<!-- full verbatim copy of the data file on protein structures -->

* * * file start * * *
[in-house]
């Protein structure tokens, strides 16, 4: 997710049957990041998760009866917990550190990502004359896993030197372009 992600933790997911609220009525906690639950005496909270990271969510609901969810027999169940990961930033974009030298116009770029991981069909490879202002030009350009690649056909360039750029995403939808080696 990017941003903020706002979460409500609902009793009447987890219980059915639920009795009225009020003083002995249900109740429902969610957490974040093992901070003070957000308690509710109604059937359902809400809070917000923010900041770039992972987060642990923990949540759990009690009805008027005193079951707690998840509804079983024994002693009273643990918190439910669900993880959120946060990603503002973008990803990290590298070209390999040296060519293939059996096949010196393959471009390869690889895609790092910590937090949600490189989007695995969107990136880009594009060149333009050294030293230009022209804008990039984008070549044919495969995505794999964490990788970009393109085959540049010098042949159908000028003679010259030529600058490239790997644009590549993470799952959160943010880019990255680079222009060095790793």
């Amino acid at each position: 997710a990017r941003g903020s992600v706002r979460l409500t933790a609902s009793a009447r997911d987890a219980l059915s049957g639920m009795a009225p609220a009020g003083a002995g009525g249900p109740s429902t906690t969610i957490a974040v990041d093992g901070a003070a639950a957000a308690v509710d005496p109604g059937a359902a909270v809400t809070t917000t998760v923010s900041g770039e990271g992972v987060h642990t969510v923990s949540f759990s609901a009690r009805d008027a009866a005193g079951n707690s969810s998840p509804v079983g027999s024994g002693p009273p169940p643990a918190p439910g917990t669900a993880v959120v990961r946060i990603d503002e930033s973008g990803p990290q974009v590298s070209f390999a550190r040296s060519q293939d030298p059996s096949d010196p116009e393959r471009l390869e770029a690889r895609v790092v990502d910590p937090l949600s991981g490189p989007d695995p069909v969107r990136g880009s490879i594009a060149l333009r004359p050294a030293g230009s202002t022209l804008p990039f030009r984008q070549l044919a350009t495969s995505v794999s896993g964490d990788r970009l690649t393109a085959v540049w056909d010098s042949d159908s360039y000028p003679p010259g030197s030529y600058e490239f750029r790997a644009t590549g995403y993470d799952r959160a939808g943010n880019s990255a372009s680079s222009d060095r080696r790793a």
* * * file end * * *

[in-house]
């Protein structure tokens, strides 16, 4: 997710049957990041998760009866917990550190990502004359896993030197372009 992600933790997911609220009525906690639950005496909270990271969510609901969810027999169940990961930033974009030298116009770029991981069909490879202002030009350009690649056909360039750029995403939808080696 990017941003903020706002979460409500609902009793009447987890219980059915639920009795009225009020003083002995249900109740429902969610957490974040093992901070003070957000308690509710109604059937359902809400809070917000923010900041770039992972987060642990923990949540759990009690009805008027005193079951707690998840509804079983024994002693009273643990918190439910669900993880959120946060990603503002973008990803990290590298070209390999040296060519293939059996096949010196393959471009390869690889895609790092910590937090949600490189989007695995969107990136880009594009060149333009050294030293230009022209804008990039984008070549044919495969995505794999964490990788970009393109085959540049010098042949159908000028003679010259030529600058490239790997644009590549993470799952959160943010880019990255680079222009060095790793």
């Amino acid at each position: 997710a990017r941003g903020s992600v706002r979460l409500t933790a609902s009793a009447r997911d987890a219980l059915s049957g639920m009795a009225p609220a009020g003083a002995g009525g249900p109740s429902t906690t969610i957490a974040v990041d093992g901070a003070a639950a957000a308690v509710d005496p109604g059937a359902a909270v809400t809070t917000t998760v923010s900041g770039e990271g992972v987060h642990t969510v923990s949540f759990s609901a009690r009805d008027a009866a005193g079951n707690s969810s998840p509804v079983g027999s024994g002693p009273p169940p643990a918190p439910g917990t669900a993880v959120v990961r946060i990603d503002e930033s973008g990803p990290q974009v590298s070209f390999a550190r040296s060519q293939d030298p059996s096949d010196p116009e393959r471009l390869e770029a690889r895609v790092v990502d910590p937090l949600s991981g490189p989007d695995p069909v969107r990136g880009s490879i594009a060149l333009r004359p050294a030293g230009s202002t022209l804008p990039f030009r984008q070549l044919a350009t495969s995505v794999s896993g964490d990788r970009l690649t393109a085959v540049w056909d010098s042949d159908s360039y000028p003679p010259g030197s030529y600058e490239f750029r790997a644009t590549g995403y993470d799952r959160a939808g943010n880019s990255a372009s680079s222009d060095r080696r790793a």